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Materials Science at Oregon State University

Origin of Diffuse Intensities in Selected Area Electron Diffraction Patterns from Alloy 690 and Other FCC Alloys - PLEASE NOTE - Seminar is on FRIDAY at 3pm in Rogers 226

Date: Friday, Jan 16th
Presenter: Dr. Michael Kaufman, Metallurgical and Materials Engineering, Colorado School of Mines

Abstract


In many solid state materials a detailed knowledge of the crystallography leads to an adequate understanding of its physical properties. The most common technique used to study the structure of a material is to look at the Bragg scattering from powder diffraction. Complex modern materials, however, often do not conform to the simple periodic structural model that is assessed via Bragg diffraction. Still other important materials such as amorphous compounds do not crystallize at all, exhibiting only short-range order. Structure analysis of these complex materials requires an approach different from traditional diffraction techniques. Total scattering, also known as the Pair Distribution Function method (PDF), is highly useful because it can probe the long-, medium- and short-range ordering in materials. The technique is highly underutilized, but is an incredibly powerful tool for gaining an understanding of the structure-property relationships in complex materials. This talk will provide an overview of the technique and discuss specific examples relevant to the materials science community.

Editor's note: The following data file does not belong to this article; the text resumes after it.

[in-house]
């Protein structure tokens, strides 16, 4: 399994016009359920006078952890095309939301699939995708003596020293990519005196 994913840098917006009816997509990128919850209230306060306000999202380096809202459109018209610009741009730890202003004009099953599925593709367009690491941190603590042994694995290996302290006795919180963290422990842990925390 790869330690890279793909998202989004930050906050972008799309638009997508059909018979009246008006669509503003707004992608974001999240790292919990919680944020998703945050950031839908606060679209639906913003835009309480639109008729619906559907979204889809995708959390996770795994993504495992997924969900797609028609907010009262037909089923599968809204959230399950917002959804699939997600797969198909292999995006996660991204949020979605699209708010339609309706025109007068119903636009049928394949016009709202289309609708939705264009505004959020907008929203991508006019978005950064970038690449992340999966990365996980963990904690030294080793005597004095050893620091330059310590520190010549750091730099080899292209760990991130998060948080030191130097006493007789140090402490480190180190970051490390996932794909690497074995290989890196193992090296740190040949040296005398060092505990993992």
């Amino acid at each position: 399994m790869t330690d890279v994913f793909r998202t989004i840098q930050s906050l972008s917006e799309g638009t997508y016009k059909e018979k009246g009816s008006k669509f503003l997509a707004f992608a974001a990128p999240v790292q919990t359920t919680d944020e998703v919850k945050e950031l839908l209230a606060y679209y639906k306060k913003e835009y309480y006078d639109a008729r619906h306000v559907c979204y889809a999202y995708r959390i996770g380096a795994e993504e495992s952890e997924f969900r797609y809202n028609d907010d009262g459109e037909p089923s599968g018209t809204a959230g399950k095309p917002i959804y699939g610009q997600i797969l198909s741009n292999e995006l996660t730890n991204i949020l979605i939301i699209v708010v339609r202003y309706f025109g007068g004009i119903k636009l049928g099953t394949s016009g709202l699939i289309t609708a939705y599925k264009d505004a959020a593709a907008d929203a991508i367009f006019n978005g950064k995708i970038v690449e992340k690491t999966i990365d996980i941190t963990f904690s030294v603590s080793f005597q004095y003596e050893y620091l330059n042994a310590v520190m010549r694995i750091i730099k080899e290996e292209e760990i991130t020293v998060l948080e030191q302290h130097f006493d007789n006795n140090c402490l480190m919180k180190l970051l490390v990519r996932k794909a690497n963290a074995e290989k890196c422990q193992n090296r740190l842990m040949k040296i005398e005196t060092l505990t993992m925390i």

Bio:
Michael Kaufman is currently serving as the interim dean of the College of Applied Science and Engineering. Prior to stepping into this interim role, he served as the department head and director of the electron microscopy laboratory in the Department of Metallurgical and Materials Engineering at the Colorado School of Mines. Before joining CSM in 2007, he was professor and chair of the Materials Science and Engineering Department at the University of North Texas and, before that, he spent 15 years on the faculty in Materials Science and Engineering at the University of Florida, 3 years at the University of Washington and 2 years at the National Institute of Science and Technology (NIST). His background is the physical metallurgy of structural materials with an emphasis on characterization using advanced analytical techniques, primarily transmission electron microscopy. He received his BS and PhD degrees in Metallurgical Engineering from the University of Illinois in Urbana-Champaign.